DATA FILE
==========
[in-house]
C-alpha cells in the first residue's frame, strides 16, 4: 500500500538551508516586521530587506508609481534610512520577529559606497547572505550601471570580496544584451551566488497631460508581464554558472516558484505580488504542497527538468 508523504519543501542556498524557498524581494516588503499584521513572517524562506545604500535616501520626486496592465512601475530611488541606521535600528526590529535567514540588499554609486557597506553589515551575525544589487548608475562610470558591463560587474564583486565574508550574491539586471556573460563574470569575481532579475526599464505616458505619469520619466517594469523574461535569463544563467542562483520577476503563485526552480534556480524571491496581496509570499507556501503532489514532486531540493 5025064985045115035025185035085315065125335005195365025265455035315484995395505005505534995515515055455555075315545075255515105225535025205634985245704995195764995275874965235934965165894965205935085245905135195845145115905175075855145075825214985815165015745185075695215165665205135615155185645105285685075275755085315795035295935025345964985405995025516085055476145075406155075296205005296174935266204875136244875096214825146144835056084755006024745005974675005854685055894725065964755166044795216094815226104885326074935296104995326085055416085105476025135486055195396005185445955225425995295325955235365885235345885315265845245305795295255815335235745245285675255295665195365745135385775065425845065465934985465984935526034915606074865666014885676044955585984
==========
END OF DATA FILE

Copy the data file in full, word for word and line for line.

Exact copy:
[in-house]
C-alpha cells in the first residue's frame, strides 16, 4: 500500500538551508516586521530587506508609481534610512520577529559606497547572505550601471570580496544584451551566488497631460508581464554558472516558484505580488504542497527538468 508523504519543501542556498524557498524581494516588503499584521513572517524562506545604500535616501520626486496592465512601475530611488541606521535600528526590529535567514540588499554609486557597506553589515551575525544589487548608475562610470558591463560587474564583486565574508550574491539586471556573460563574470569575481532579475526599464505616458505619469520619466517594469523574461535569463544563467542562483520577476503563485526552480534556480524571491496581496509570499507556501503532489514532486531540493 5025064985045115035025185035085315065125335005195365025265455035315484995395505005505534995515515055455555075315545075255515105225535025205634985245704995195764995275874965235934965165894965205935085245905135195845145115905175075855145075825214985815165015745185075695215165665205135615155185645105285685075275755085315795035295935025345964985405995025516085055476145075406155075296205005296174935266204875136244875096214825146144835056084755006024745005974675005854685055894725065964755166044795216094815226104885326074935296104995326085055416085105476025135486055195396005185445955225425995295325955235365885235345885315265845245305795295255815335235745245285675255295665195365745135385775065425845065465934985465984935526034915606074865666014885676044955585984